By 1950 the frenzy to carve up and dispose of their estate was completed. Parihaka was ignored by all, except those who belonged there. Run down and suspicious of further interference, the community continued to hold the 18th day meetings and the work of Te Whiti and Tohu were kept in focus by the people of knowledge regardless of the decades of harsh poverty they and their descendents would endure.
The suffering caused by the confiscation of tribal lands, the invasion and the destruction of Parihaka infrastructure and the imprisonments without trial over the 19-year period to 1898 remains a painful unresolved legacy for the community. The final blows were dealt to the Parihaka people throughout the 20th century with the steady alienation of every scrap of land left to them, effectively leaving the community landless and unable to redevelop.
Ask That Mountain by Dick Scott
Reclaiming Parihaka Lands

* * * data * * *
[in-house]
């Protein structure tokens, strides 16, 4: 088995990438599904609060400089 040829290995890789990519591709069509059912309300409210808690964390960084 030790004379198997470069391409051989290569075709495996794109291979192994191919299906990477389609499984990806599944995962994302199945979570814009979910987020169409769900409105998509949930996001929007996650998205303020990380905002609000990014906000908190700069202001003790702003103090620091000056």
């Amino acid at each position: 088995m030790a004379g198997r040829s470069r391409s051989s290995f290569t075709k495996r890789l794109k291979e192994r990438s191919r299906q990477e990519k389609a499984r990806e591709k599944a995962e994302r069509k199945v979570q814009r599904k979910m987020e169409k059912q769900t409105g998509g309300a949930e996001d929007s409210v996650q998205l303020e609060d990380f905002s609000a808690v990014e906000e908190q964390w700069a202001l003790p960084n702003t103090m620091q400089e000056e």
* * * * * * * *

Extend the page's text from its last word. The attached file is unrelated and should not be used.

From the 1970’s onward the people of Parihaka have done much to retain their traditions, renovate buildings and to heal relationships within the community itself.
An evocative best selling book ‘Ask That Mountain’ by Dick Scott, bought the Parihaka story to the world.
In 1985 the Work Co-ops and Work Trusts held a national hui (gathering) there, assisting with renovation work along side Parihaka descendents.
Te Whiti Monument
Parihaka and Its Place of Pride
The Te Atarangi Māori language revival movement followed with a big national hui in 1990. Then in 1994 Nga Puna Waihanga, the Artists organisation facilitated another big national event.